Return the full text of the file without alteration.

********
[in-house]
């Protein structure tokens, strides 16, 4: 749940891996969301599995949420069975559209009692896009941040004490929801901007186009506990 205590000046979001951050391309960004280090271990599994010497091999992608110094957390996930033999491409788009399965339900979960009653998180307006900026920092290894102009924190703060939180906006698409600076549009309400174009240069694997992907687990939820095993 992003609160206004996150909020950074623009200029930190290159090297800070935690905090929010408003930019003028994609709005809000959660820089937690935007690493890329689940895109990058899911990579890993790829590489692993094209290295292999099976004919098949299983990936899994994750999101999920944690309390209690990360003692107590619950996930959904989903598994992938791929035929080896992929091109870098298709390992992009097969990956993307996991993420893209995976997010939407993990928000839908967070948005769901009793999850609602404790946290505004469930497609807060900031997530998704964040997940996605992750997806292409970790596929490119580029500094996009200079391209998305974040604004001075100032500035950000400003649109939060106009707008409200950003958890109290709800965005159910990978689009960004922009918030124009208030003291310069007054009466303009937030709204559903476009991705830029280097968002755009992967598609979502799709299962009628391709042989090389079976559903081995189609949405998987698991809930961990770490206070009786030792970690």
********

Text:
[in-house]
């Protein structure tokens, strides 16, 4: 749940891996969301599995949420069975559209009692896009941040004490929801901007186009506990 205590000046979001951050391309960004280090271990599994010497091999992608110094957390996930033999491409788009399965339900979960009653998180307006900026920092290894102009924190703060939180906006698409600076549009309400174009240069694997992907687990939820095993 992003609160206004996150909020950074623009200029930190290159090297800070935690905090929010408003930019003028994609709005809000959660820089937690935007690493890329689940895109990058899911990579890993790829590489692993094209290295292999099976004919098949299983990936899994994750999101999920944690309390209690990360003692107590619950996930959904989903598994992938791929035929080896992929091109870098298709390992992009097969990956993307996991993420893209995976997010939407993990928000839908967070948005769901009793999850609602404790946290505004469930497609807060900031997530998704964040997940996605992750997806292409970790596929490119580029500094996009200079391209998305974040604004001075100032500035950000400003649109939060106009707008409200950003958890109290709800965005159910990978689009960004922009918030124009208030003291310069007054009466303009937030709204559903476009991705830029280097968002755009992967598609979502799709299962009628391709042989090389079976559903081995189609949405998987698991809930961990770490206070009786030792970690």